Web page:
Now that we’ve enjoyed the holidays, it’s time to get down to serious business.

Dryland/Pool practices are every Monday at 7 p.m. We alternate between group fitness training in the gym and a poolside practice focusing on technique. Training is held at the Hamilton YWCA at 75 McNab St S.

If you are a breast cancer survivor and are interested in coming to check it out, contact us for more details.

Plaque on the KAB Memorial Bench at Hamilton Harbour waterfont: "Knot A Breast so long as we live they too shall live as we remember them"

On Sunday, September 23, 2018, Knot A Breast Dragon Boat Team celebrated their twentieth anniversary at the Macassa Bay Yacht Club (MBYC). The celebration was well attended by many former and current team members, and their numerous supporting families and friends. The event was held as an open house with food and drink for all, including a beautiful cake and a toast with pink Prosecco. There was a display of all the historical trophies and medals that Knot A Breast has earned over the past twenty years as well as a storyline detailing the highlights over the years.

Michelle Lapointe and Gwen Vernon prepared a captivating slide show presentation that played throughout the afternoon and will be used during many events to come. Knot A Breast President, Liz Psutka was the emcee for the event. Leslie Williams read the Knot A Breast prayer, and speeches were made by our Founder and Coach, Kathy Levy and by the MBYC Commodore, Jeff Dziepak.

After the formalities, the group took a walk down to the water’s edge and paused at the Knot A Breast memorial bench where they all placed pink carnations in the water, which is the tradition to honour all those who have passed on from breast cancer.

It was a wonderful afternoon that acknowledged twenty years of success as Hamilton’s premier breast cancer survivor dragon boat team.

by Aleta Thompson, KAB member

About a year after my breast cancer chemotherapy was completed, my doctor suggested I look into Knot A Breast Breast Cancer Survivor dragon boat team. The first year I just watched the training from the safety boat. The following year, the team was planning on racing at a festival in Peterborough so my formal training started. It was something I had never done but I caught on soon enough. As time went on the team’s training became a habit for me.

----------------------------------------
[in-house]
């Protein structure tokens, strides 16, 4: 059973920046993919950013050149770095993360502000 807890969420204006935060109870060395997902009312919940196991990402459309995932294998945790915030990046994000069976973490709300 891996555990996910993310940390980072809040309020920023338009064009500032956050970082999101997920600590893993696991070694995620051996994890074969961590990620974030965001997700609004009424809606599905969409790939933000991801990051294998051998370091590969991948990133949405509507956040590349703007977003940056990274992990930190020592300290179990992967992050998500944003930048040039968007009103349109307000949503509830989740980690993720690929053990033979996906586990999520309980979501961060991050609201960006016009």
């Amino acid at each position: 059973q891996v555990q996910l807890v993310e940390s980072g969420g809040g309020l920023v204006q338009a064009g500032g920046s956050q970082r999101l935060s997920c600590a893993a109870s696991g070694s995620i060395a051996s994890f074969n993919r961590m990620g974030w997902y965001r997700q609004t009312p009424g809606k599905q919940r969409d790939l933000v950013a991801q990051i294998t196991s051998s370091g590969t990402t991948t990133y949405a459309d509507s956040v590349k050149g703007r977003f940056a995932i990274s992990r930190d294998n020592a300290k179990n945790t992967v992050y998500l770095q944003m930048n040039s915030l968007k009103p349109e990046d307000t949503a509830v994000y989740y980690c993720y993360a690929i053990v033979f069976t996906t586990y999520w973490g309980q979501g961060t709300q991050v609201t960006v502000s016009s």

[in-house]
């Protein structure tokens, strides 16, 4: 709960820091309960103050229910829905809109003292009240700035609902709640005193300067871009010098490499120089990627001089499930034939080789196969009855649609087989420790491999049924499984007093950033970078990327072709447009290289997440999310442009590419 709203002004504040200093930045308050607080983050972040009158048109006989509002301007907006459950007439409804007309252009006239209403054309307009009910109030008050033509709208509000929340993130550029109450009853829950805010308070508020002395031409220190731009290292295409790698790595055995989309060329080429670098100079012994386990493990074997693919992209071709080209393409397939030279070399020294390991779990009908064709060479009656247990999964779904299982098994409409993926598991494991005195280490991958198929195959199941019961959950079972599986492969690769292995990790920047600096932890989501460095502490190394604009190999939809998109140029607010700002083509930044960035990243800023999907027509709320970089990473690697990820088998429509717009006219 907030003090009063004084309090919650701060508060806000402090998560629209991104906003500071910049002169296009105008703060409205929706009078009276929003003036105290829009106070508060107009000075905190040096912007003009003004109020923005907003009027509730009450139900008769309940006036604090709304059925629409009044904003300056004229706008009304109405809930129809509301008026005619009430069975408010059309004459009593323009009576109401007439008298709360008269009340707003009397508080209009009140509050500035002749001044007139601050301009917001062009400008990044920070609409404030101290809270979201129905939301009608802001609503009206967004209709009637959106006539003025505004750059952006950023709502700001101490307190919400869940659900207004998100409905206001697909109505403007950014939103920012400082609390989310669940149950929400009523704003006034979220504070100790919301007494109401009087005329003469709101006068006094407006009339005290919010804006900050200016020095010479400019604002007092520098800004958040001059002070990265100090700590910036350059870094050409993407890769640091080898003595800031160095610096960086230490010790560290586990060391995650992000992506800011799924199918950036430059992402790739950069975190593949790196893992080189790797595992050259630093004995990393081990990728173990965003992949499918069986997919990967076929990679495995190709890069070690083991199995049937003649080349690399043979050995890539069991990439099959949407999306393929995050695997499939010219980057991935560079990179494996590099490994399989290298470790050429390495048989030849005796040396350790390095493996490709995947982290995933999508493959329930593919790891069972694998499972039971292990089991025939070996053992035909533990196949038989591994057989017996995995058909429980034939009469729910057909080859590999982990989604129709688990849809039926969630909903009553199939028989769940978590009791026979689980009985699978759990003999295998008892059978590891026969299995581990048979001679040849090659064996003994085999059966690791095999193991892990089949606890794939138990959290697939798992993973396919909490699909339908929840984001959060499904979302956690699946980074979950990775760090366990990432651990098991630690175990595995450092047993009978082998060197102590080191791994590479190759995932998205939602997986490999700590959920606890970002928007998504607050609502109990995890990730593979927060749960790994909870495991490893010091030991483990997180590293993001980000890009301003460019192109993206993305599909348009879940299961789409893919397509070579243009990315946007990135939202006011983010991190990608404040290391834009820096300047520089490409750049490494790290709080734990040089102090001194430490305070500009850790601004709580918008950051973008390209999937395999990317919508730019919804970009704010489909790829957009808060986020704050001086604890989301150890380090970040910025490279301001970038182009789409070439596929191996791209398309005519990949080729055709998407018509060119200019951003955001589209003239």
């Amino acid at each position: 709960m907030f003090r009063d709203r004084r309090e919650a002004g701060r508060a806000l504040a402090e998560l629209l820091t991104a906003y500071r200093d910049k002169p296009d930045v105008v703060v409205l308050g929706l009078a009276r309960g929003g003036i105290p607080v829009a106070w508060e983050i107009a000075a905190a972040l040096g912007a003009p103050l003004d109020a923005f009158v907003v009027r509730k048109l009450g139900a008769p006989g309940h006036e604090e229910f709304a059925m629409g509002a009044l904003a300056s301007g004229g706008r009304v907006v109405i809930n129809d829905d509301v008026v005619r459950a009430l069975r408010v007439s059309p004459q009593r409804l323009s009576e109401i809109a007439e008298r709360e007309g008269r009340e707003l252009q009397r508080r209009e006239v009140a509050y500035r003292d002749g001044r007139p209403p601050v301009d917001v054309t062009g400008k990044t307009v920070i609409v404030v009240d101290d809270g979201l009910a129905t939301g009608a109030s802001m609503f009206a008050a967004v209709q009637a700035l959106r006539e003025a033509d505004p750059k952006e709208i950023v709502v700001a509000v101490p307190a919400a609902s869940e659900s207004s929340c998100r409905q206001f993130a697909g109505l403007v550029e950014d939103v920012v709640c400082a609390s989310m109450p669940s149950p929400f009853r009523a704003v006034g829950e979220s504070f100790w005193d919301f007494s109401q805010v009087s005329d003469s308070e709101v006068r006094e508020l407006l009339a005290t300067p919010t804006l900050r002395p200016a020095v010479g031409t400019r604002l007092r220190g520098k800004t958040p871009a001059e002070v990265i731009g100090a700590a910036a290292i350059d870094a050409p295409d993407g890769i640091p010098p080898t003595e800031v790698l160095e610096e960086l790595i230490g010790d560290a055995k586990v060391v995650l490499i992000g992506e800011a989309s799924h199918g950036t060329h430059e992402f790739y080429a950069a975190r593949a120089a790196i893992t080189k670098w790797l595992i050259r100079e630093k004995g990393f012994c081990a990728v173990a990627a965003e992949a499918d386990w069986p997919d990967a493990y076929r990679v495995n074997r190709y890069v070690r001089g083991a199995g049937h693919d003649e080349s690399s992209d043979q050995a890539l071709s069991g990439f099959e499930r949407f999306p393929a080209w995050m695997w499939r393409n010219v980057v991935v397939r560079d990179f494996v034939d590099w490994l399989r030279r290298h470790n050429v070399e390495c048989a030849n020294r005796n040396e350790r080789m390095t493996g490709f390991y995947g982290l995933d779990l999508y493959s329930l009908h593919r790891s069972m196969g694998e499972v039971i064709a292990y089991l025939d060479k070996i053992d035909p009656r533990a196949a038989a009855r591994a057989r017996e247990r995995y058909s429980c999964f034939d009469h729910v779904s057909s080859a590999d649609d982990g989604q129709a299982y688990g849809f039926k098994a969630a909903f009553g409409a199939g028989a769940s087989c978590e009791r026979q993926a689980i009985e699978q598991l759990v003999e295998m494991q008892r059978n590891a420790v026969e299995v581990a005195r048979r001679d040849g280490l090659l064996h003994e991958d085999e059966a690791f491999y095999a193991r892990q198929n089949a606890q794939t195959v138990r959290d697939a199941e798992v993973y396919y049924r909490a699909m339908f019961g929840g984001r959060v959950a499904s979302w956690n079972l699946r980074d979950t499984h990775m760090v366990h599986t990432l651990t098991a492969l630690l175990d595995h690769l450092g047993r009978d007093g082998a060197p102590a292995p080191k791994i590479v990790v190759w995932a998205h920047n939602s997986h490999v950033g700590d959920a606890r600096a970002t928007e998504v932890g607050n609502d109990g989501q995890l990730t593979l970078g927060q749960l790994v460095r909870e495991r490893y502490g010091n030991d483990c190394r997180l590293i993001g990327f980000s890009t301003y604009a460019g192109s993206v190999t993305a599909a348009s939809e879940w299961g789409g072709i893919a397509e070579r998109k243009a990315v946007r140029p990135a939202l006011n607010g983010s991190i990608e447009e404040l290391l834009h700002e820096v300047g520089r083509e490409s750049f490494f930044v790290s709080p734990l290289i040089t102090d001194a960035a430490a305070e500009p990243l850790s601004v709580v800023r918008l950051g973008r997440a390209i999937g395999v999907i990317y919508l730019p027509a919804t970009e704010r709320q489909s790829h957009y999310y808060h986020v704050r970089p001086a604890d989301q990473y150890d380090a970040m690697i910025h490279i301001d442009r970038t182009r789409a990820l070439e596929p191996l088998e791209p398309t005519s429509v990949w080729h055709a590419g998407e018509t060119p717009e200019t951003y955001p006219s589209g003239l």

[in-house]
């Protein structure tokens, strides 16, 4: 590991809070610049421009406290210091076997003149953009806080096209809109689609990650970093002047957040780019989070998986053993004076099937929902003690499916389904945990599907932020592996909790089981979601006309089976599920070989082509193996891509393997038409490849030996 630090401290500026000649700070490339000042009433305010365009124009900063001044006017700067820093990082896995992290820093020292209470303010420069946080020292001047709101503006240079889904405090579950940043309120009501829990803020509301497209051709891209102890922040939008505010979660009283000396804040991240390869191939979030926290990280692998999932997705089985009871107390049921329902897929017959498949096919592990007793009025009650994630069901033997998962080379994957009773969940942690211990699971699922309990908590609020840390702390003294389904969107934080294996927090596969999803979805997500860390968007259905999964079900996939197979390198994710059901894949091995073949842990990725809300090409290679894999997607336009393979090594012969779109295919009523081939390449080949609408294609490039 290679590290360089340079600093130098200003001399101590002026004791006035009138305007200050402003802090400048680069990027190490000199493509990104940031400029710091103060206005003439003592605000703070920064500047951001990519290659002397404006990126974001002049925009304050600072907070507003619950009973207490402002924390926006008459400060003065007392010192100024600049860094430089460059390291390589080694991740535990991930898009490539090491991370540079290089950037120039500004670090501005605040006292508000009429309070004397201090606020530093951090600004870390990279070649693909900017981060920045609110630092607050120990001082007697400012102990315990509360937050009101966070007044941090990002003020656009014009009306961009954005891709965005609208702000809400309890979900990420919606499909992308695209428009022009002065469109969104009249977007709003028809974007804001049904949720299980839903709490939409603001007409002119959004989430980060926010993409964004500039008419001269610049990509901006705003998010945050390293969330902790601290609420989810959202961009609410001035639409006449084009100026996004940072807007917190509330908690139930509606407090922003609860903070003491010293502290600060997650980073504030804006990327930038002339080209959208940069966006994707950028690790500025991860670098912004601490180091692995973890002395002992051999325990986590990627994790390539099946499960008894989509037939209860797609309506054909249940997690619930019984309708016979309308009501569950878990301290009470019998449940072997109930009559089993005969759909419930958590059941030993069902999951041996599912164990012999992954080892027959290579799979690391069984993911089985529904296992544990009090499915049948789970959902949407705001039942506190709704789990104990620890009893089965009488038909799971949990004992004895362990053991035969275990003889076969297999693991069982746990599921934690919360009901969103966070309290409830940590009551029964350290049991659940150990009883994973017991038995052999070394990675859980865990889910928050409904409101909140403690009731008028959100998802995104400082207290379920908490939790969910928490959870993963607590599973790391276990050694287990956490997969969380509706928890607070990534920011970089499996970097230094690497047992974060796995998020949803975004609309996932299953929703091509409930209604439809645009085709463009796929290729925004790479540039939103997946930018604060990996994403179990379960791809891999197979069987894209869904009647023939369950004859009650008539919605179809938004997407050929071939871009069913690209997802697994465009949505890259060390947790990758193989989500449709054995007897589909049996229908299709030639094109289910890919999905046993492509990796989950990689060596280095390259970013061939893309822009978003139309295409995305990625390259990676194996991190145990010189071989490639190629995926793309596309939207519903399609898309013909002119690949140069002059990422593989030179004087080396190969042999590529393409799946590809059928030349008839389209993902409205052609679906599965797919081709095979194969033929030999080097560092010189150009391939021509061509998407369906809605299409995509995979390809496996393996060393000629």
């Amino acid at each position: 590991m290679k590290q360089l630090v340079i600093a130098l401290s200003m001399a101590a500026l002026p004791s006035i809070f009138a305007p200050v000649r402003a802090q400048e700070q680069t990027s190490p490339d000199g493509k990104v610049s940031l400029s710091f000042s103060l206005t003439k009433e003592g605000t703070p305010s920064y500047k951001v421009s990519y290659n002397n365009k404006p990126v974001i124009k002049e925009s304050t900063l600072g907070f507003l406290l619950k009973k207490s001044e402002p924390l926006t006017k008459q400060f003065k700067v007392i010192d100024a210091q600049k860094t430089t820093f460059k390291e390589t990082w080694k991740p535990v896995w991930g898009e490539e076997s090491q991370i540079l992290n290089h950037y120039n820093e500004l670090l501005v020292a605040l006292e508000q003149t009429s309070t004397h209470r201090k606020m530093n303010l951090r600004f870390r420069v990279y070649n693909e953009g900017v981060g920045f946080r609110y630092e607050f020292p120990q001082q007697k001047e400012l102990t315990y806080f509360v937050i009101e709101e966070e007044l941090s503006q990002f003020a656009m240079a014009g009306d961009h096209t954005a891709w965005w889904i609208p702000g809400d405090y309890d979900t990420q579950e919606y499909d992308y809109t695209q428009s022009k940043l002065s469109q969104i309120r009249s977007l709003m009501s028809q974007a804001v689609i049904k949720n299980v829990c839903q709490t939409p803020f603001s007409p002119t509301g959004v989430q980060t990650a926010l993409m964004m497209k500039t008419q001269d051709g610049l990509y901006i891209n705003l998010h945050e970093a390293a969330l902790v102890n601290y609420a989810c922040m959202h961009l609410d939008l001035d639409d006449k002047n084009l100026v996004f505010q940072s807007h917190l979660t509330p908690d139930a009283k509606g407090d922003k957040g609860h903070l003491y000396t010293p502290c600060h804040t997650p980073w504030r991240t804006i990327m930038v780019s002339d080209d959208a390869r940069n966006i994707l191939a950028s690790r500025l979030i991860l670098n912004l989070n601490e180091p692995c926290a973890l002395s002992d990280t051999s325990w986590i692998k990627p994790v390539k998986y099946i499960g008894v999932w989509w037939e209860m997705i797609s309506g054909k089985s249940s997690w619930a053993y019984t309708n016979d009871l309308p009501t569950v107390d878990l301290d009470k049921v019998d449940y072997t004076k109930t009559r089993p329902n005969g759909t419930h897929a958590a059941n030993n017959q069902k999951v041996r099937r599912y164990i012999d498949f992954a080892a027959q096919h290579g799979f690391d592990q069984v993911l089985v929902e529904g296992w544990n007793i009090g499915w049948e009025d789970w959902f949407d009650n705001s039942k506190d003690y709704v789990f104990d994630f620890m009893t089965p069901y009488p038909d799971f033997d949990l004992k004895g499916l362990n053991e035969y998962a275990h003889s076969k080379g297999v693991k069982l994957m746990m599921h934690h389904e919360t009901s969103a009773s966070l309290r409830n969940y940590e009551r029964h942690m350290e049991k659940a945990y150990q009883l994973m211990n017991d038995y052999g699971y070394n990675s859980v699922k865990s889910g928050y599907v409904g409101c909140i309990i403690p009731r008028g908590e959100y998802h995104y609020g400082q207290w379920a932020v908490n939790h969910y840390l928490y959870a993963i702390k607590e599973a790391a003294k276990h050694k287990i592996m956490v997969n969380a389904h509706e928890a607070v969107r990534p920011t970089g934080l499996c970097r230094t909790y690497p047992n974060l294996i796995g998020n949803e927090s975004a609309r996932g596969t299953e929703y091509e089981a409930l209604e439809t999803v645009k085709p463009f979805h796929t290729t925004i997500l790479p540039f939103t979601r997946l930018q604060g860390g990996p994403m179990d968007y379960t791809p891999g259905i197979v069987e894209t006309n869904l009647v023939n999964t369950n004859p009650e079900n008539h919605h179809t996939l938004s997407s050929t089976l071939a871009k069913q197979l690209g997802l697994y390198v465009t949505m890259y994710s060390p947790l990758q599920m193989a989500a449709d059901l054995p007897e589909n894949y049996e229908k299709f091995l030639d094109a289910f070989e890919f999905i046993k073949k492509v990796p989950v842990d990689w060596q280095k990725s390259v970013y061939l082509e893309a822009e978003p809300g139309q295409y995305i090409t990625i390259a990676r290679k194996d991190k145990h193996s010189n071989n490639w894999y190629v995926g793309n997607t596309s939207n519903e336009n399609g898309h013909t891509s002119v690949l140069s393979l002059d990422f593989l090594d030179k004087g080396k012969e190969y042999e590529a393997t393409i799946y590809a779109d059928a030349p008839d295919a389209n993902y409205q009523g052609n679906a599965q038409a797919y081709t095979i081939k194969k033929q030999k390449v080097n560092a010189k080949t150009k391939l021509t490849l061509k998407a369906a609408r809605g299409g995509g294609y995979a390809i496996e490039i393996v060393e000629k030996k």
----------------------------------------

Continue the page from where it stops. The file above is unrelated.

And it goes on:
The Peterborough races were the third International Participatory Festival for Breast Cancer Survivors put on by the International Breast Cancer Paddlers’ Commission (IBCPC). The IBCPC is an international organization whose mandate is to encourage the establishment of breast cancer dragon boat teams, within the framework of participation and inclusiveness. They support the development of recreational dragon boat paddling as a contribution to a healthy life style for those diagnosed with breast cancer. They work with a host city to put on the IBCPC International Participatory festival every four years. Peterborough was the third host city, June 10-13, 2010. Teams came from Australia, Italy, New Zealand, South Africa, UK, USA & Canada.

I was booked to race in Peterborough. Seventy-three teams from all over the world came to race. When Knot A Breast has extra paddlers, we sometimes lend members out to teams that do not have enough paddlers to fill a boat. I was scheduled to race with a team from British Columbia called the Sunshine Dragon. As a newcomer to the sport, I was very excited being in the races. We practiced together and I was hooked. My very first race gave me the greatest thrill to the point that I was in tears! To top it off, Knot A Breast Dragon Boat Team came in first!! Being a participatory festival, everyone gets a medal, but everyone also knows who had the fastest time and crossed the finish line first.

I knew then that I CAN DO ANYTHING; dragon boat racing was in my blood. Thanks goes to my team Knot A Breast – the type of team that works very hard and cares for its members health.